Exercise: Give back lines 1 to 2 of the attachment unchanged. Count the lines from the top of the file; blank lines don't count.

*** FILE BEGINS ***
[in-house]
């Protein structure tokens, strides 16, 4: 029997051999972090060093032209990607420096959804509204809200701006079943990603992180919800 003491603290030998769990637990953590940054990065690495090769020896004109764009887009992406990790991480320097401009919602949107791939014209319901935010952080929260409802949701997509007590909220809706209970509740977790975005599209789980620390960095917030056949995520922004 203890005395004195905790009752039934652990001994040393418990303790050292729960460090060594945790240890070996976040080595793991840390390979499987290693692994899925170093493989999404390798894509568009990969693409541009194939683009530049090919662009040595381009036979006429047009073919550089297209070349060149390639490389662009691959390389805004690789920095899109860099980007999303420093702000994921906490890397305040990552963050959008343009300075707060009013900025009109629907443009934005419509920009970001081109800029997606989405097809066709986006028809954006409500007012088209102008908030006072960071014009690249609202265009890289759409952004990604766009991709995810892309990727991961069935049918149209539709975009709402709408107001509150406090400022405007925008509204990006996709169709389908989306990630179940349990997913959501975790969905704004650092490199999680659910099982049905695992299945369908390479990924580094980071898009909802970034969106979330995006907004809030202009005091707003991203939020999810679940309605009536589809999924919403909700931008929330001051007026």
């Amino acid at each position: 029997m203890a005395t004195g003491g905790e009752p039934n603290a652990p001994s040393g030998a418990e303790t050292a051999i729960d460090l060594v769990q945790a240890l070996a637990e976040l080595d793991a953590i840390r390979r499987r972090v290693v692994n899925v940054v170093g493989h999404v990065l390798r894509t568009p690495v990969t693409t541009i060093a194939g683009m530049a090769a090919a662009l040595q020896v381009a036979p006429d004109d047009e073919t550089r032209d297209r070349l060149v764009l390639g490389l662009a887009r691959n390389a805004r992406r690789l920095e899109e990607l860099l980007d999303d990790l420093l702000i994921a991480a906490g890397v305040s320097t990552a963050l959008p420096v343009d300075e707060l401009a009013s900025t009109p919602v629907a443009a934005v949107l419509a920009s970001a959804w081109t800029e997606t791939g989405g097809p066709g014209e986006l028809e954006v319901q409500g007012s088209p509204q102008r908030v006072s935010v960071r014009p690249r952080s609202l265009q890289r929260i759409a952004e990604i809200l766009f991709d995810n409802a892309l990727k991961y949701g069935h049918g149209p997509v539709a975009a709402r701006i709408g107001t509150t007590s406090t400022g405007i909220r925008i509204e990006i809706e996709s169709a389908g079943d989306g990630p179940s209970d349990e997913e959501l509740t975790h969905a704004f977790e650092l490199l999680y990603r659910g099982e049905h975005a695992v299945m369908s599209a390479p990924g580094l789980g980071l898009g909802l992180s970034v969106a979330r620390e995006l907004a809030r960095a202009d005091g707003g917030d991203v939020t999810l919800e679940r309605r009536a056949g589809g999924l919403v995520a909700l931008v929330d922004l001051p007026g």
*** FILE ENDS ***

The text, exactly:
[in-house]
């Protein structure tokens, strides 16, 4: 029997051999972090060093032209990607420096959804509204809200701006079943990603992180919800 003491603290030998769990637990953590940054990065690495090769020896004109764009887009992406990790991480320097401009919602949107791939014209319901935010952080929260409802949701997509007590909220809706209970509740977790975005599209789980620390960095917030056949995520922004 203890005395004195905790009752039934652990001994040393418990303790050292729960460090060594945790240890070996976040080595793991840390390979499987290693692994899925170093493989999404390798894509568009990969693409541009194939683009530049090919662009040595381009036979006429047009073919550089297209070349060149390639490389662009691959390389805004690789920095899109860099980007999303420093702000994921906490890397305040990552963050959008343009300075707060009013900025009109629907443009934005419509920009970001081109800029997606989405097809066709986006028809954006409500007012088209102008908030006072960071014009690249609202265009890289759409952004990604766009991709995810892309990727991961069935049918149209539709975009709402709408107001509150406090400022405007925008509204990006996709169709389908989306990630179940349990997913959501975790969905704004650092490199999680659910099982049905695992299945369908390479990924580094980071898009909802970034969106979330995006907004809030202009005091707003991203939020999810679940309605009536589809999924919403909700931008929330001051007026």